June 11, 2020
When we exercise, the levels of thousands of substances in our bloodstream rise and drop, according to an eye-opening new study of the immediate, interior impacts of working out conducted by the Stanford University School of Medicine.
According to the study findings, acute physical activity—such as running—leads to metabolic, cardiovascular, and immune system changes, The New York Times reports
Time series analysis of 36 volunteers “revealed thousands of molecular changes and an orchestrated choreography of biological processes involving energy metabolism, oxidative stress, inflammation, tissue repair, and growth factor response.”
The volunteers were men and women between the ages of 40 and 75, and represented a full spectrum of fitness and metabolic health. Some were in good aerobic condition; others out of shape; and some displayed fine blood-sugar control, while others were insulin resistant.
Already, of course, there is evidence that exercise alters our metabolisms, muscles, genes, immune responses, hearts, stamina and almost every other organ and biological system within us. But only in recent years, with the development of sophisticated new techniques for counting and typing the thousands upon thousands of different molecules within us, have scientists been able to quantify more of the substances and steps involved in those processes, the Times notes.
With these techniques, they have zeroed in on various sets of molecules in our bloodstreams associated with different aspects of our biology. This research generally is known as “omics” science. Metabolomics, for instance, enumerates and analyzes molecules in our blood that influence metabolism—everything from appetite hormones to enzymes excreted by gut microbes. Genomics maps the molecules involved in gene expression; proteomics ditto for proteins; lipidomics
For the new study, which was published in May in Cell, the researchers decided to try to complete a full census of almost every molecule that changes when we work out.
The researchers drew blood from each volunteer and then asked him or her to complete a standard treadmill endurance test, running at an increasing intensity until exhaustion, usually after about nine or 10 minutes of exercise. The researchers drew more blood immediately after this exertion and again 15, 30 and 60 minutes later. Later, they also drew blood from some of the volunteers before and after they had quietly rested, as a control measure.
Then they started counting and characterizing a boggling quantity of molecules in each person’s blood. They looked for molecules that were known to change when people exercise, but also for any that might not have been examined in previous exercise studies but were showing up in people’s blood now.
They wound up measuring the levels of 17,662 different molecules. Of these, 9,815—or more than half—changed after exercise, compared to their levels before the workout. Some increased. Others declined. Some gushed immediately after the exercise, then fell away, while others lingered in heightened or lowered amounts for an hour after the workout.
The types of molecules also ranged widely, with some involved in fueling and metabolism, others in immune response, tissue repair or appetite. And within those categories, molecular levels coursed and changed during the hour. Molecules likely to increase inflammation surged early, then dropped, for instance, replaced by others likely to help reduce inflammation.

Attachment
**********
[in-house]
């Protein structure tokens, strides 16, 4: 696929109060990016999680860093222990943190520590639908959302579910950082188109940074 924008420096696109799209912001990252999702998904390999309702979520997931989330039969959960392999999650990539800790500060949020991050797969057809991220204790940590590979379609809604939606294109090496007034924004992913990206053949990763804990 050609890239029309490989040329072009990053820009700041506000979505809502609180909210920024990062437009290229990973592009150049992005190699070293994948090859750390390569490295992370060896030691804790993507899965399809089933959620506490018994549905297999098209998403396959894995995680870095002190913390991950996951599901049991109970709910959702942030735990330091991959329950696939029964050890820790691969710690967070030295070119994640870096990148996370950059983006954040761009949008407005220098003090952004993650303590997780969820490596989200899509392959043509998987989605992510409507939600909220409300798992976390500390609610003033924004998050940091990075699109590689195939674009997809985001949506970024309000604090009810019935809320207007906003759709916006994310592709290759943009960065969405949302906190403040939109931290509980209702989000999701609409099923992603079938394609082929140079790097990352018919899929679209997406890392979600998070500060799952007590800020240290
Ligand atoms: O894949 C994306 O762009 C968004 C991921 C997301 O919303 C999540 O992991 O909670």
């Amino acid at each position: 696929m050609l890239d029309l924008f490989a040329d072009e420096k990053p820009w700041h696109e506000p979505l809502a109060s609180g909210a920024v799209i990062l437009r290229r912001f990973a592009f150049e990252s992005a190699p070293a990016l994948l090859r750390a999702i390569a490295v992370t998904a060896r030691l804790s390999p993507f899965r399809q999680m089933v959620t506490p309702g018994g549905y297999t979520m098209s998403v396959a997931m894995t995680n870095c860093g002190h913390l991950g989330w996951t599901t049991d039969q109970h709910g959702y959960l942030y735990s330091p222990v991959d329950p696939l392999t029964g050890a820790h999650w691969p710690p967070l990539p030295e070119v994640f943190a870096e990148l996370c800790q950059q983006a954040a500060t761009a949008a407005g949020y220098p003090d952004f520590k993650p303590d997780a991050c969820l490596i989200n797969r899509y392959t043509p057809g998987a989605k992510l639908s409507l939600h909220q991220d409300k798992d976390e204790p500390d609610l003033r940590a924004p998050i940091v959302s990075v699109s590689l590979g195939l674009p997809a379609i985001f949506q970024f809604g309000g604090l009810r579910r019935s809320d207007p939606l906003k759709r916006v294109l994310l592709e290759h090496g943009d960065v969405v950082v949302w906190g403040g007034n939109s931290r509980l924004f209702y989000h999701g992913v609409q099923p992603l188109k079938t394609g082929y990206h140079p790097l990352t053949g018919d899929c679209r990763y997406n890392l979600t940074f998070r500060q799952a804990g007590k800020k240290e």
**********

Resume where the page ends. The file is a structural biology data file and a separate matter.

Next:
“It was like a symphony,” Michael Snyder, the chair of the Genetics Department at Stanford and senior author of the study, told The New York Times. “First you have the brass section coming in, then the strings, then all the sections joining in.”
Interestingly, though, different people’s blood followed different orchestrations. Those who showed signs of insulin resistance, a driver of diabetes, for instance, tended to show smaller increases in some of the molecules related to healthy blood sugar control and higher increases in molecules involved in inflammation, suggesting that they were somewhat resistant to the general, beneficial effects of exercise. The levels of other molecules ranged considerably in people, depending on their current aerobic fitness.
Overall, the researchers were taken aback by the magnitude of the changes in people’s molecular profiles after exercise, Dr. Snyder told the Times. “I had thought, it’s only about nine minutes of exercise, how much is going to change? A lot, as it turns out.”
This study was small, though, and looked at a single session of aerobic exercise, so cannot tell us anything about the longer-term molecular effects of continued training or of how, precisely, changes in molecular levels subsequently alter health. It also did not include young volunteers under 40.
Dr. Snyder and his colleagues are planning follow-up experiments with more volunteers and sustained exercise programs. They hope to establish whether certain molecular responses to exercise might distinguish people who would benefit from emphasizing resistance exercise over endurance training and whether specific molecular profiles indicate who has higher or lower aerobic endurance. This information could allow physicians and researchers to check fitness with a simple blood draw instead of a treadmill stress test.
Research contact: @nytimes